Eurasian Golden Orioles breed across large parts of Europe and Asia. They are migratory, spending the winter across the southern half of the African continent.
During the breeding season they are usually found in forests. Although male birds are striking with their yellow and black plumage, these are shy birds and are able to blend into their environment and remain undetected. Females and juvenile birds have a duller plumage that constrasts yellowish-green with olive-brown.
The diet of the Eurasian Golden Oriole has a varied diet with an emphasis on insects like caterpillars, cicadas, and dragonflies. They also feed on fruit, berries, seeds, and even nectar. Small prey items like lizards, mice, snails, and worms may also be taken.
If you think our Birdorable birds are cute as adults, what about when they are babies? Below are some baby photos (shared via Flickr) of the Baltimore Oriole. Baltimore Oriole females generally weave their gourd-shaped nests alone, without help from the male. About 4 to 5 eggs are laid, with incubation done solely by the female. The baby orioles hatch about 12 days later, helpless and naked. Both parents feed the nestlings, though the female does all of the brooding.
Oriole Chicks: FEED US!!!! by Northern Community Radio
Oriole Chick: FEED ME!!! by Northern Community Radio
We've been getting more and more birds at our backyard feeders since we moved here in February. Yesterday morning we were delighted to see our first Baltimore Oriole!! He was hanging around all day and he's back today singing his heart out in our backyard. He's probably trying to find a mate to show off our awesome grape jelly that he found. ;) Unfortunately I haven't had a chance to get a good picture of this beautiful bird at our feeder, but it looks something like this:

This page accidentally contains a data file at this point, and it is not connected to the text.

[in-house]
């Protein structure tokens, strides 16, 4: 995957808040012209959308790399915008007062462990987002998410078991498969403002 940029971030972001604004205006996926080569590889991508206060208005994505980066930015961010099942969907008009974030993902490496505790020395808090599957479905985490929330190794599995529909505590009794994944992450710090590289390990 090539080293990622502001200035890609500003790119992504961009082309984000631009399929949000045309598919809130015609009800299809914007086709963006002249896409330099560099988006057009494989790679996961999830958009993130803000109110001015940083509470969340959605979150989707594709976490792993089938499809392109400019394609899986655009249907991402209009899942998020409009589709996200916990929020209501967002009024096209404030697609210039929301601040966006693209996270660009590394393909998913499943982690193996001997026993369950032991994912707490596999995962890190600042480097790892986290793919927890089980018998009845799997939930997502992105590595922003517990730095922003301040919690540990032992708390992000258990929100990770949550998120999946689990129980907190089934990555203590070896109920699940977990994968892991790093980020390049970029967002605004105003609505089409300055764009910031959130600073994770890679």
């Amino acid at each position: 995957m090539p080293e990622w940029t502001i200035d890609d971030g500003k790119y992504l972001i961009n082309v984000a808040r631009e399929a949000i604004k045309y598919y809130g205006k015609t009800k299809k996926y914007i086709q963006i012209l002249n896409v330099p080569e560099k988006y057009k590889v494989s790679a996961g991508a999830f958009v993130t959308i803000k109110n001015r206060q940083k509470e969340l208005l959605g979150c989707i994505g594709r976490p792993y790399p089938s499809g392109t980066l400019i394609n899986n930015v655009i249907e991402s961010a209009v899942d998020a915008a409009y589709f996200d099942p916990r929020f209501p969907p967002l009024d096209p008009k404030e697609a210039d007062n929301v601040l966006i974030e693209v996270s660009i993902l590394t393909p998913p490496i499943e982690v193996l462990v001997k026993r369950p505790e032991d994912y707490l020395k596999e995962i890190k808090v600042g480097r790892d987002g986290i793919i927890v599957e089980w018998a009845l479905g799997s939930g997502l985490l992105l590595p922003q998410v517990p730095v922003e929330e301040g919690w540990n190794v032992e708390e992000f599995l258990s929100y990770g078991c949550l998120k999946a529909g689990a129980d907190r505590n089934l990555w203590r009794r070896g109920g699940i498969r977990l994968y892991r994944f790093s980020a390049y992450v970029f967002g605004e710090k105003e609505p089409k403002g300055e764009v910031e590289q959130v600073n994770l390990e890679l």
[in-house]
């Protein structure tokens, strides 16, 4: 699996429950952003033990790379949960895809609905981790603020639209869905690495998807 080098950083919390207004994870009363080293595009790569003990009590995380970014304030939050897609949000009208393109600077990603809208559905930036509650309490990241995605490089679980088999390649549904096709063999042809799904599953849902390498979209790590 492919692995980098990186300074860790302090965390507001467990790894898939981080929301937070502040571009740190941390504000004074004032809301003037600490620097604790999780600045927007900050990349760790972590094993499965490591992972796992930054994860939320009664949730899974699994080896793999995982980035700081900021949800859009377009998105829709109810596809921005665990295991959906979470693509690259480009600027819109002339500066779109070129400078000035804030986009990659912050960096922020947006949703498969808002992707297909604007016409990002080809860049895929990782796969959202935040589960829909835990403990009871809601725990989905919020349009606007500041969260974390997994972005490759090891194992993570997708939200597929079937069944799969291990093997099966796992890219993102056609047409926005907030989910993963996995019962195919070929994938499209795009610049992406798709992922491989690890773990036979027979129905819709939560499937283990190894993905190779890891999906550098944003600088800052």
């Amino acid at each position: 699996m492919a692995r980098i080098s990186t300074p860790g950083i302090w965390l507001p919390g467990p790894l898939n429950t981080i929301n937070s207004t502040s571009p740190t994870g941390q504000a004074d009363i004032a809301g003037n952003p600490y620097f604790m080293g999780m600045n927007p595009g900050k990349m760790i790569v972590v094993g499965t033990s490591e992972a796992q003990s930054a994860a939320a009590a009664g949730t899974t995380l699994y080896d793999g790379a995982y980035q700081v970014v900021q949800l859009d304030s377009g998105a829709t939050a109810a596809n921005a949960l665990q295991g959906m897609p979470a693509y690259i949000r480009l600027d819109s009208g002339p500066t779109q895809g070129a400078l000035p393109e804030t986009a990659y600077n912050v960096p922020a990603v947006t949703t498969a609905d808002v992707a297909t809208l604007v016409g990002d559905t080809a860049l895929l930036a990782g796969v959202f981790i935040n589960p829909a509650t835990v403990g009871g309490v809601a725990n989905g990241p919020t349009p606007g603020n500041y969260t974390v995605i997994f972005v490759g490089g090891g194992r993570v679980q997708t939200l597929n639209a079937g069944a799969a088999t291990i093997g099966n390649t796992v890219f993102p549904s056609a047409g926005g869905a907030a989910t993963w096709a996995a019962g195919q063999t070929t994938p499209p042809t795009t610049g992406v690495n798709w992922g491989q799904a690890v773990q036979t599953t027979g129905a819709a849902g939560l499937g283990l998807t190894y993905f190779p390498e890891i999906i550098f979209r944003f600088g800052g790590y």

The Baltimore Oriole is a bright orange and black bird that breeds across North America and migrates south in flocks to Mexico, Central America and northern South America. It is the state bird of Maryland and the Baltimore Orioles Major League Baseball team was named after this bird. Backyard birders can attract these birds with special oriole feeders, which contain the same food as hummingbird feeders, but are designed specifically for orioles: they are orange instead of red and have larger perches. Baltimore Orioles are also fond of halved oranges and grape jelly.
Photo by JD
This bird received its name from the fact that the male's colors resemble those on the coat-of-arms of Lord Baltimore. When George Calvert, an English politician and coloniser of the New World, visited Chesapeake Bay in 1628, he saw the bird for the first time and was so pleased by its colors that he adopted them as his own. Later Linnaeus named the species the Baltimore Oriole because its colors were those of the Calverts.
I hope we'll be able to get these beautiful birds in our backyard this year. We'll certainly put out some oranges for them.
Photo by Larry & Teddy Page
(thanks to Lori Larson for these nice oriole photos that we found on Flickr)